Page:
Conversely, with the Plastic Cup piece, it's obsessivness and the "how did she do it factor" quickly become known and therefore transparent to the experience of the piece. With the cubes (which I have not seen for real, so I may change my opinion later) part of the experience is the question "what holds it together?" It is an interesting question but I feel it may detract from the actual experience of the work. It is not the same "how did he do it" question we ask about Michelangelo.

The Plastic Cup piece is actually visually beautiful and in my experience continued to reveal itself on repeated viewing. I consider this a quality of a good artwork.

4/03/2006 11:55:00 PM  
Anonymous carol es said...

I saw this show twice when it was at Ace. It was the greatest art show I have ever seen, hands down.

Saying "anyone can do it" is just plain dumb. Anyone didn't do it, Tara did. Like with all art, and when people say "I coulda done that," well you didn't! The artist did, dummy.

4/04/2006 03:12:00 AM  
Blogger fisher6000 said...

George, are you saying that maybe the shtick or cleverness factor increases with the cubes and that the thing you really like about the cups is how easy it is to see how she did it?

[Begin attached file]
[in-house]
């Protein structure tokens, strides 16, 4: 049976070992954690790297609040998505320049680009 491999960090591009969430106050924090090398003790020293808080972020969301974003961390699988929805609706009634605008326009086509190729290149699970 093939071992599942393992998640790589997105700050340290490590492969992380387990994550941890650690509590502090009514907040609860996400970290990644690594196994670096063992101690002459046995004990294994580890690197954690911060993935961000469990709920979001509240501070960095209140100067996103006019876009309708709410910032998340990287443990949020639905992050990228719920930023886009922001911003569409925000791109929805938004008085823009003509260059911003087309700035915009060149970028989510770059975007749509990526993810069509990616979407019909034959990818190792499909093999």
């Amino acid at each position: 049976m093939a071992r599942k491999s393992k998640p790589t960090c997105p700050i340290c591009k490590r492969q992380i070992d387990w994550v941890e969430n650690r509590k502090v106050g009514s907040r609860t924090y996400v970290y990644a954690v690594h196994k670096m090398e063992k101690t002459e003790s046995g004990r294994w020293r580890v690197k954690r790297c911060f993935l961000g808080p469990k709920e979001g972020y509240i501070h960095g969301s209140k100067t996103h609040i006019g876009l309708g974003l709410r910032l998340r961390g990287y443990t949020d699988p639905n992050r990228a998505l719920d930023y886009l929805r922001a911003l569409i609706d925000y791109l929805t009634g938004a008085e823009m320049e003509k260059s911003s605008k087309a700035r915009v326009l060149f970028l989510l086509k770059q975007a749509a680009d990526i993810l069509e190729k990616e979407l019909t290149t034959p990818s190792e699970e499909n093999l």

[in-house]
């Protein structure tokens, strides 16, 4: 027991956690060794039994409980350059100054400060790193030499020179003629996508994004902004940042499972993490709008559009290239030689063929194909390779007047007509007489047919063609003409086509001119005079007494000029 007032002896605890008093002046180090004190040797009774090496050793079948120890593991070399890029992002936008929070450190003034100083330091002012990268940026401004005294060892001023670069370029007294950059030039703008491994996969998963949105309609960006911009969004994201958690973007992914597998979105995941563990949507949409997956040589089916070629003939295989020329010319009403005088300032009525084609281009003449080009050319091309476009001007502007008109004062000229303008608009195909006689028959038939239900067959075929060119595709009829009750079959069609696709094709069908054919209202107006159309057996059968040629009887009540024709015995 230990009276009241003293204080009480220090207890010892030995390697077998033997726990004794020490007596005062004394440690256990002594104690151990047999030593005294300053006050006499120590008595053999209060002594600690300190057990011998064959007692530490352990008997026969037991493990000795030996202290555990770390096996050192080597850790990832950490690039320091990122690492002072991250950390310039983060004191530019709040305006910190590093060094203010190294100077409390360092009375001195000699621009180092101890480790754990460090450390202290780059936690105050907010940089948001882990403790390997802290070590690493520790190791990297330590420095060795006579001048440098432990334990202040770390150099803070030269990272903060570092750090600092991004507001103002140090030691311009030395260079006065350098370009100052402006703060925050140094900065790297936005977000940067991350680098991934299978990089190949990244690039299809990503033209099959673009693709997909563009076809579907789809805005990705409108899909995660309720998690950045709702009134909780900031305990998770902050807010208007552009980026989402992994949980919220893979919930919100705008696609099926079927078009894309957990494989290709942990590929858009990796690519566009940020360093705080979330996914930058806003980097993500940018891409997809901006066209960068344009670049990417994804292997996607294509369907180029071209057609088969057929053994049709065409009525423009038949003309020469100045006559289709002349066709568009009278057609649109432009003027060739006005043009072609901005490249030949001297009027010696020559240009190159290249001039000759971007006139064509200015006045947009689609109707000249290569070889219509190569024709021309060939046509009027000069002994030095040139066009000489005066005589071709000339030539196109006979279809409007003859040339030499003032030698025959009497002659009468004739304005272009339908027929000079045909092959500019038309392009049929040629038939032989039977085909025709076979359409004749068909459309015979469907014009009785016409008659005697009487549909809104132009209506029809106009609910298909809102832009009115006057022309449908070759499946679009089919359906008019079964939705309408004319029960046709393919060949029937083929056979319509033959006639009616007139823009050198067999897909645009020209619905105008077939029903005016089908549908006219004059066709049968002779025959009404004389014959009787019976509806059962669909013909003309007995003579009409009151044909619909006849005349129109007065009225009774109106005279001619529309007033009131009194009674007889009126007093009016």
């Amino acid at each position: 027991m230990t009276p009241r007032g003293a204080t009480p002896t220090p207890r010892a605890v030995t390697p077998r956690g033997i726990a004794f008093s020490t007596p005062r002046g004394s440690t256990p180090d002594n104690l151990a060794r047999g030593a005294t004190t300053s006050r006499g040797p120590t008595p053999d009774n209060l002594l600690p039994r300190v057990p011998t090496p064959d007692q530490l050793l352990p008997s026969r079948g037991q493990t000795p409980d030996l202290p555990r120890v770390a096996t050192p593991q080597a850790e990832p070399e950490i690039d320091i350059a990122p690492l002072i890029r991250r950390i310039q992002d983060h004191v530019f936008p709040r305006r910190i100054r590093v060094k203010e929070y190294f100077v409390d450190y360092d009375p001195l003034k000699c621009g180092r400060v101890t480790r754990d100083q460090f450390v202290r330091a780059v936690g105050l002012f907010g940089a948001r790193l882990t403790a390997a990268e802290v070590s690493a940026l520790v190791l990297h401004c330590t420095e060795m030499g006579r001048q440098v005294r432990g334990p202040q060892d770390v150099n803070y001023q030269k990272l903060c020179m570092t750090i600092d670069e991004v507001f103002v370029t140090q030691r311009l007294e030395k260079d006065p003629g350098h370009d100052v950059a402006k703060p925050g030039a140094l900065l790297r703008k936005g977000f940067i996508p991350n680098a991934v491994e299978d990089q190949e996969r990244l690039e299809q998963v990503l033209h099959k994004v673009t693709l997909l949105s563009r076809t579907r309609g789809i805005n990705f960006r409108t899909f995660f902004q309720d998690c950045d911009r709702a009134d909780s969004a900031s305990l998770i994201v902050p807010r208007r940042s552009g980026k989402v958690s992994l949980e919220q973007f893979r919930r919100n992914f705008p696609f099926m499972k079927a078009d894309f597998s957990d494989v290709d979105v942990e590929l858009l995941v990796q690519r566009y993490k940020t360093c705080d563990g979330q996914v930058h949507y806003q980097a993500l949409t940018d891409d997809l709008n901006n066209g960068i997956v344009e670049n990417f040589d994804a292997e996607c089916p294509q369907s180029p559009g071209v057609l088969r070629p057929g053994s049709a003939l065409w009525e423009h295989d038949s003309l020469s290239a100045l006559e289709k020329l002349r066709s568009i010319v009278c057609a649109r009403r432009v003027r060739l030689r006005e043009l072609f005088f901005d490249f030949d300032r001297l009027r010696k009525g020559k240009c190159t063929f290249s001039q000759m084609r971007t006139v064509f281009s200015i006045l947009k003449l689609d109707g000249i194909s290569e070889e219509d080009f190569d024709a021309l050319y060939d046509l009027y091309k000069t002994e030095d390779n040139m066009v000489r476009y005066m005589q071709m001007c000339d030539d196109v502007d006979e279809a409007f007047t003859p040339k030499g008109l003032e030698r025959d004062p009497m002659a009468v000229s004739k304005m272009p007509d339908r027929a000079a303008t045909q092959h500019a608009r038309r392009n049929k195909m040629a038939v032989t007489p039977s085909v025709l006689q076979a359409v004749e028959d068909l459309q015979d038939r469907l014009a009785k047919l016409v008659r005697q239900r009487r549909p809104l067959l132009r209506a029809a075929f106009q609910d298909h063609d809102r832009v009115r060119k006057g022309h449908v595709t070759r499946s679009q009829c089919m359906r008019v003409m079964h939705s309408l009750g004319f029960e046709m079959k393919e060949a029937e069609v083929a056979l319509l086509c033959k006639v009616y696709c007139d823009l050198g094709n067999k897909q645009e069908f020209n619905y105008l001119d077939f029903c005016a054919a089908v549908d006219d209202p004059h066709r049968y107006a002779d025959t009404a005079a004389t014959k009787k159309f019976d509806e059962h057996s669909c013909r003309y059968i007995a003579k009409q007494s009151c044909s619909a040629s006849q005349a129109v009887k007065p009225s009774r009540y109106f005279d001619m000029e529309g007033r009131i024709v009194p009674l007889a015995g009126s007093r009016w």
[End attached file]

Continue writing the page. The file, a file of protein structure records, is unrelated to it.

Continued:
4/04/2006 07:04:00 AM  
Anonymous Anonymous said...

Mr. Kirkland said it best that it is what it be, or what comes.


4/04/2006 07:27:00 AM  
Anonymous J.T. Kirkland said...


Can we get a post dedicated to the "anyone could do that" sentiment towards art? That is about the most asinine statement around in terms of art. I would love to see the work that these (presumably) artists make and is impossible for anyone else to recreate. To a degree anyone can make any piece of art if they dedicate the time to learning the craft. We might not all be able to get Artist ABC's work exactly right, but it would be close enough.

So my question is this... who is making work today that no one could recreate? And does that necessarily mean it's any good?

4/04/2006 07:58:00 AM  
Blogger James Wolanin said...